Epson is strengthening its commitment to the South African market as its EcoTank product line-up gains traction.
By Kathy Gibson
On a visit to the local office, Epson representative director Koichi Kubota reiterates that the executive team is “super-excited” about the opportunities in South Africa.
“The market potential is huge for us,” Kubota says, adding that there is massive opportunity for growth with its EcoTank system.
“We introduced the EcoTank concept back in 2010 in the South East Asian market, with sales in that region picking up from about 2012,” he explains.
“We currently have a dominant market position with this product in Asia and Latin America. The South African market is still relatively small compared to similar economies, but we see the EcoTank product growing in total printer market share.”
Other emerging market economies have embraced the concept: in South East Asia and India, EcoTank holds a massive 40% market share, compared to the relatively modest 12% in South Africa.”
The concept appeals to emerging market customers, Kubota adds, and the EcoTank is finding a place with both home and business users in these markets.
Having said that, sales in developed markets are also starting to pick up as users realise the major saving they can make in printer running costs.
Kubota explains that Epson initially developed the EcoTank concept specially for emerging markets, where customers baulked at paying high consumables prices and tended to rather buy grey or counterfeit alternatives.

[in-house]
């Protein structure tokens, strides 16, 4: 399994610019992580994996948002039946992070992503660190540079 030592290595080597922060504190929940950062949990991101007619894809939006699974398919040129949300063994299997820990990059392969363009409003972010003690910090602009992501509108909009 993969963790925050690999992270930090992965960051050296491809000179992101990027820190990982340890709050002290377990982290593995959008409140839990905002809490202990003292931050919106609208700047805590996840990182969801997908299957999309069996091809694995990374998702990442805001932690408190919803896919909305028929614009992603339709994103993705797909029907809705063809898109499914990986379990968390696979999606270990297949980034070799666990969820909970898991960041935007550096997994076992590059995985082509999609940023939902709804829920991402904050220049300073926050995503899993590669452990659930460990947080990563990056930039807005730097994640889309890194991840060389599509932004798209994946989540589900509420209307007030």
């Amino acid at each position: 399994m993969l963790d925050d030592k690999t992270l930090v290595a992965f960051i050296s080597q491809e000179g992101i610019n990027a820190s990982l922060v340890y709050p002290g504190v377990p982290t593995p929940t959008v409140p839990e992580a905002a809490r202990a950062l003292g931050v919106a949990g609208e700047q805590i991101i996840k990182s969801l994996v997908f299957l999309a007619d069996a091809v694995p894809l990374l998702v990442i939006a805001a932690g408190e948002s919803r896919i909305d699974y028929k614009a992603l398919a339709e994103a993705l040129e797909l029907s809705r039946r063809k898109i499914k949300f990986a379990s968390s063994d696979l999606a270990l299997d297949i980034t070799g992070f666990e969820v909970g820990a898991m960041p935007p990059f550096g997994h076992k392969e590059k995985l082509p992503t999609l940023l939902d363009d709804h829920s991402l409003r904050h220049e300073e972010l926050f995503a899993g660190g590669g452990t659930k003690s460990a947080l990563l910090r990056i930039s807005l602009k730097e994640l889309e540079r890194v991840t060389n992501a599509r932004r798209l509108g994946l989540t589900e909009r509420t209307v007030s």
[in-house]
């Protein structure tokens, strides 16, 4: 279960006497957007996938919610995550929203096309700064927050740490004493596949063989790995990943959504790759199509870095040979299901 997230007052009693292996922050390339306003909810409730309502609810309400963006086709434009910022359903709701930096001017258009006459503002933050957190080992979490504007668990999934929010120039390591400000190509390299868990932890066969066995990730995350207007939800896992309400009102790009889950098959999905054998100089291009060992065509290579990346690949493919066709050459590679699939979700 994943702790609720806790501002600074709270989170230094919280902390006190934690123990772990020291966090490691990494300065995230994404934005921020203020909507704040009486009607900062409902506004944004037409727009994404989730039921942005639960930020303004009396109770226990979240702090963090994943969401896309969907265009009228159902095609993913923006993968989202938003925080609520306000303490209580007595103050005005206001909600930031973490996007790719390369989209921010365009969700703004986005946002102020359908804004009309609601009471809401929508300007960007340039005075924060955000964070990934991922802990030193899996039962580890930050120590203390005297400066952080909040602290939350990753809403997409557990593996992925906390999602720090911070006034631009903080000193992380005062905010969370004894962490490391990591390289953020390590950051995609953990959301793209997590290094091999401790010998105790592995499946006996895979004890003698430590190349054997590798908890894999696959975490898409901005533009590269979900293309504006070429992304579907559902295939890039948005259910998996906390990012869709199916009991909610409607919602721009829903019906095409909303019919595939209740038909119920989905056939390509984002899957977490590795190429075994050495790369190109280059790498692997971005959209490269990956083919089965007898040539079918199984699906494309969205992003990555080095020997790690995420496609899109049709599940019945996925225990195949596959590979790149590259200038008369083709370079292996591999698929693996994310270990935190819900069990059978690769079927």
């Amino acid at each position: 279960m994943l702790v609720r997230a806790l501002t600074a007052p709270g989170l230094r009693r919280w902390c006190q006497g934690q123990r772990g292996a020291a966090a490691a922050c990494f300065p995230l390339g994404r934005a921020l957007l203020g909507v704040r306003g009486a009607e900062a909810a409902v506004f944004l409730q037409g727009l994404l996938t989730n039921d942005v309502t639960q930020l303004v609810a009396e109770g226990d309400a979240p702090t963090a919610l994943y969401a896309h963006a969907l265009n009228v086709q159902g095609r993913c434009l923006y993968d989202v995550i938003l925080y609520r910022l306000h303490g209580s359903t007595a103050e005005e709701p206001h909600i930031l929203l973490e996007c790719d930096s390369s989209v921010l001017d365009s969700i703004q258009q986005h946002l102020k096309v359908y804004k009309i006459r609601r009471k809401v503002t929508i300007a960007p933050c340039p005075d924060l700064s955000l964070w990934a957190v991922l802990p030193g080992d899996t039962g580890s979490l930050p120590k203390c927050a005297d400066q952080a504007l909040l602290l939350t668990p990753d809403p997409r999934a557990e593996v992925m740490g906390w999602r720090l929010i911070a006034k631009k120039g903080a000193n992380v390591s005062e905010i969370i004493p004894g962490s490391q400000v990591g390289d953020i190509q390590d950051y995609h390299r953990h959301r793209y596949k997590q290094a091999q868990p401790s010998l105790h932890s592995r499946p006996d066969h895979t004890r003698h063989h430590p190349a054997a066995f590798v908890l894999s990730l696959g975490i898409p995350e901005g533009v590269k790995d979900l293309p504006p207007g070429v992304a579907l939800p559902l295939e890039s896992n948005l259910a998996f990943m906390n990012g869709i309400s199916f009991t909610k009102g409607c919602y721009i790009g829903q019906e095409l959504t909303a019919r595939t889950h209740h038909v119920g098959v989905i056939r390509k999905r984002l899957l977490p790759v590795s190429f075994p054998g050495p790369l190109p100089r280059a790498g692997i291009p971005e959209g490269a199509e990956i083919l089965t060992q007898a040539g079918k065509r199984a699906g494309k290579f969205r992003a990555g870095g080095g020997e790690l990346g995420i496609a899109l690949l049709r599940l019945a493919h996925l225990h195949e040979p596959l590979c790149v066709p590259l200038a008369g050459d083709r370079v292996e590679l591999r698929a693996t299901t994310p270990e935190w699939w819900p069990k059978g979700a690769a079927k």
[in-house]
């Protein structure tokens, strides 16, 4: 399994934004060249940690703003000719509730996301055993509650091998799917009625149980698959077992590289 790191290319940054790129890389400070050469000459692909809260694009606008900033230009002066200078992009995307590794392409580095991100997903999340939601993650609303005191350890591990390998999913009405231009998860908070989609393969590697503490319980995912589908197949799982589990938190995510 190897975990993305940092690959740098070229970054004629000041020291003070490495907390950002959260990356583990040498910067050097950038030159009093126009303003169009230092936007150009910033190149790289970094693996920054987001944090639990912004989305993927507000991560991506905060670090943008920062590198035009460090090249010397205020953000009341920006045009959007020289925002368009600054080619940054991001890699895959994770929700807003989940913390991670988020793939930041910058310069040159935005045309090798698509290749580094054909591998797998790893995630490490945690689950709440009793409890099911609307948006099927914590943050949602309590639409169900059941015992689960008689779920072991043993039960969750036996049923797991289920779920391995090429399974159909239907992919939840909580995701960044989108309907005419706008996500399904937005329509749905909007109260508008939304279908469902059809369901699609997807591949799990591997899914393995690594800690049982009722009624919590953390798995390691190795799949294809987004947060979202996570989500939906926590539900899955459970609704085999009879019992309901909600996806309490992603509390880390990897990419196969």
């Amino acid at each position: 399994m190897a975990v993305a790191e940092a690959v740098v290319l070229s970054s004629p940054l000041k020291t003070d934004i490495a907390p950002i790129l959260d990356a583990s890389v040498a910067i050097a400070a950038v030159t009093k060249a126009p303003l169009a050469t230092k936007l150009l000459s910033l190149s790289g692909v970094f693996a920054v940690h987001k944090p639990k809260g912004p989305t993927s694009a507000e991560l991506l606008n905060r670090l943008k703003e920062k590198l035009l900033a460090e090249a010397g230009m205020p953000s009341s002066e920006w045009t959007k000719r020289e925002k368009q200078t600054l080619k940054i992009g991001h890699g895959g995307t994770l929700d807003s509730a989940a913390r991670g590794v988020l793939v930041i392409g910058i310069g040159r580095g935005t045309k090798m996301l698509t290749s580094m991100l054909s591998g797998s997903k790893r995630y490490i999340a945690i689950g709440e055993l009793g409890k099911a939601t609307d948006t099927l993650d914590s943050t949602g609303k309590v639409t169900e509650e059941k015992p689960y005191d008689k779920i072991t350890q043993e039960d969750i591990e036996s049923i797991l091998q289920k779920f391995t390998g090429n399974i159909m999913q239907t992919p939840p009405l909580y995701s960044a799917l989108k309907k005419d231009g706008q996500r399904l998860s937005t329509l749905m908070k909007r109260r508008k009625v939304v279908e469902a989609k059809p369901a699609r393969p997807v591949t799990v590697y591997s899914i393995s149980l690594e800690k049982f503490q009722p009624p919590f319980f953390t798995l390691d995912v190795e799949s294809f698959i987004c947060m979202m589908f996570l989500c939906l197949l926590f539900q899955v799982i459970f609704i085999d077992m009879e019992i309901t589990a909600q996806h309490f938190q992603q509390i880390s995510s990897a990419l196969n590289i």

“The South East Asian market was the starting point,” he points out. “Third parties were modifying our printers to create something like the EcoTank and people were buying them. So we decided to make a genuine product on the same principle.
“Because we were able to reduce the cost of printing with a reliable solution, people started to buy the genuine EcoTank.”
He explains that Epson was keen to find a solution to high printing costs to ensure that people continued to print – and thus keep the industry alive.
“Because of the high cost, and the availability of other technologies like tablets, people were starting to print less.”
In fact, consumers are printing less today than they did in the past, but overall print volumes have remained steady, Kubota says. “Printing in the office is still stable in most regions – and even increasing in some emerging market countries.”
He attributes this to the increase in data volumes, and the wealth of information that is available to users today.
But the printer technology plays a role in promoting demand, Kubota says.
“When a consumer owns an inktank printer, we find that they print a lot more that they do on cartridge machines. This is because the cost is lower and so the perceive the value.”
Epson has a long relationship with the South African market and is currently investing to grow its presence.
“We are expecting the growth in this country to accelerate,” says Kuboto. “We are investing now for the future.”
Specifically, Epson believes that the laser printer market is at the beginning of a popularity decline, with inkjet printing growing.
“Currently, in office printing the major technology is last rather than ink, and we have been trying to shift this with our EcoTank system,” he says.